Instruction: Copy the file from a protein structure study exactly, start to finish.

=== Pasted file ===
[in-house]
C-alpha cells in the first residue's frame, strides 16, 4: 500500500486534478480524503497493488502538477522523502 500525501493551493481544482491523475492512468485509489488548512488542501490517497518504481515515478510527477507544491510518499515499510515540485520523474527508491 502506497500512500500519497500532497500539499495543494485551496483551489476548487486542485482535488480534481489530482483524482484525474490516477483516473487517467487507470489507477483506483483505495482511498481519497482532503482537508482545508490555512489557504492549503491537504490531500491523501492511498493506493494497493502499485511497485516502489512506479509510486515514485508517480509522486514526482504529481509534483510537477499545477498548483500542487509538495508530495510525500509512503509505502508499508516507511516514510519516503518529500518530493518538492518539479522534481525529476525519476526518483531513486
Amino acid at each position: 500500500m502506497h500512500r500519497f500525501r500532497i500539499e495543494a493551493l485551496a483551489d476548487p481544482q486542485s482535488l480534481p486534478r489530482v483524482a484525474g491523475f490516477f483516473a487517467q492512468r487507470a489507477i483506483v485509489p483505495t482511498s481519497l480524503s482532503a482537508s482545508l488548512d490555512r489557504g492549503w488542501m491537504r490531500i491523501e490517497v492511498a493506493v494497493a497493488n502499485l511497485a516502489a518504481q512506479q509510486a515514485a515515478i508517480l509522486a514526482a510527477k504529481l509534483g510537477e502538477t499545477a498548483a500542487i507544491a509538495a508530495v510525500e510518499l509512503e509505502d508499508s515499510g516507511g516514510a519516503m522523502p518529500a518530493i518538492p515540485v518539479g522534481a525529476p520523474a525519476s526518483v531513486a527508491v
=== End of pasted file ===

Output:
[in-house]
C-alpha cells in the first residue's frame, strides 16, 4: 500500500486534478480524503497493488502538477522523502 500525501493551493481544482491523475492512468485509489488548512488542501490517497518504481515515478510527477507544491510518499515499510515540485520523474527508491 502506497500512500500519497500532497500539499495543494485551496483551489476548487486542485482535488480534481489530482483524482484525474490516477483516473487517467487507470489507477483506483483505495482511498481519497482532503482537508482545508490555512489557504492549503491537504490531500491523501492511498493506493494497493502499485511497485516502489512506479509510486515514485508517480509522486514526482504529481509534483510537477499545477498548483500542487509538495508530495510525500509512503509505502508499508516507511516514510519516503518529500518530493518538492518539479522534481525529476525519476526518483531513486
Amino acid at each position: 500500500m502506497h500512500r500519497f500525501r500532497i500539499e495543494a493551493l485551496a483551489d476548487p481544482q486542485s482535488l480534481p486534478r489530482v483524482a484525474g491523475f490516477f483516473a487517467q492512468r487507470a489507477i483506483v485509489p483505495t482511498s481519497l480524503s482532503a482537508s482545508l488548512d490555512r489557504g492549503w488542501m491537504r490531500i491523501e490517497v492511498a493506493v494497493a497493488n502499485l511497485a516502489a518504481q512506479q509510486a515514485a515515478i508517480l509522486a514526482a510527477k504529481l509534483g510537477e502538477t499545477a498548483a500542487i507544491a509538495a508530495v510525500e510518499l509512503e509505502d508499508s515499510g516507511g516514510a519516503m522523502p518529500a518530493i518538492p515540485v518539479g522534481a525529476p520523474a525519476s526518483v531513486a527508491v